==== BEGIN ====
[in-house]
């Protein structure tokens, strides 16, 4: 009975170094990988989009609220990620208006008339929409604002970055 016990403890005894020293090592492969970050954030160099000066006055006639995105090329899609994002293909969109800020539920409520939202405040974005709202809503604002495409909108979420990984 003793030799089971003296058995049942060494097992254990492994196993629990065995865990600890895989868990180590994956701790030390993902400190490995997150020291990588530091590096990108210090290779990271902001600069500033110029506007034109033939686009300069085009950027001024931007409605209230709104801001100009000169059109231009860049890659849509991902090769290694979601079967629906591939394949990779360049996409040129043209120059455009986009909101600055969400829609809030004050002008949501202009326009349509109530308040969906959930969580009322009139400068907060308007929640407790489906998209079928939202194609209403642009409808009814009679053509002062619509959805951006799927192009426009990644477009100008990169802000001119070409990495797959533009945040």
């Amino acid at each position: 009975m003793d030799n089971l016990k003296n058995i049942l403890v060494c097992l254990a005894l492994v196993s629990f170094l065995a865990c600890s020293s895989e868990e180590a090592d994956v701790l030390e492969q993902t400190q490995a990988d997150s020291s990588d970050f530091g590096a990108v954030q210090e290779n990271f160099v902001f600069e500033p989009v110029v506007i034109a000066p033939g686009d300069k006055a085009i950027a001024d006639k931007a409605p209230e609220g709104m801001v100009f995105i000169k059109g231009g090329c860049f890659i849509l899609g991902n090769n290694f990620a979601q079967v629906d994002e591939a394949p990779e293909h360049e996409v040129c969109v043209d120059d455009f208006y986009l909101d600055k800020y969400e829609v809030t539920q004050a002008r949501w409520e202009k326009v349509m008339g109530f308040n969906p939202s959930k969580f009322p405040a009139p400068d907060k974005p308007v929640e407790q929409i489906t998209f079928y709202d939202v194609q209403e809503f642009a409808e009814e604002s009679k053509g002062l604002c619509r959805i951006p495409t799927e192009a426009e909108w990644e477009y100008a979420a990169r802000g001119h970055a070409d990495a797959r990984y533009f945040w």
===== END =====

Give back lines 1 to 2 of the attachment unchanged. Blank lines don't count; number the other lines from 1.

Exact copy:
[in-house]
């Protein structure tokens, strides 16, 4: 009975170094990988989009609220990620208006008339929409604002970055 016990403890005894020293090592492969970050954030160099000066006055006639995105090329899609994002293909969109800020539920409520939202405040974005709202809503604002495409909108979420990984 003793030799089971003296058995049942060494097992254990492994196993629990065995865990600890895989868990180590994956701790030390993902400190490995997150020291990588530091590096990108210090290779990271902001600069500033110029506007034109033939686009300069085009950027001024931007409605209230709104801001100009000169059109231009860049890659849509991902090769290694979601079967629906591939394949990779360049996409040129043209120059455009986009909101600055969400829609809030004050002008949501202009326009349509109530308040969906959930969580009322009139400068907060308007929640407790489906998209079928939202194609209403642009409808009814009679053509002062619509959805951006799927192009426009990644477009100008990169802000001119070409990495797959533009945040």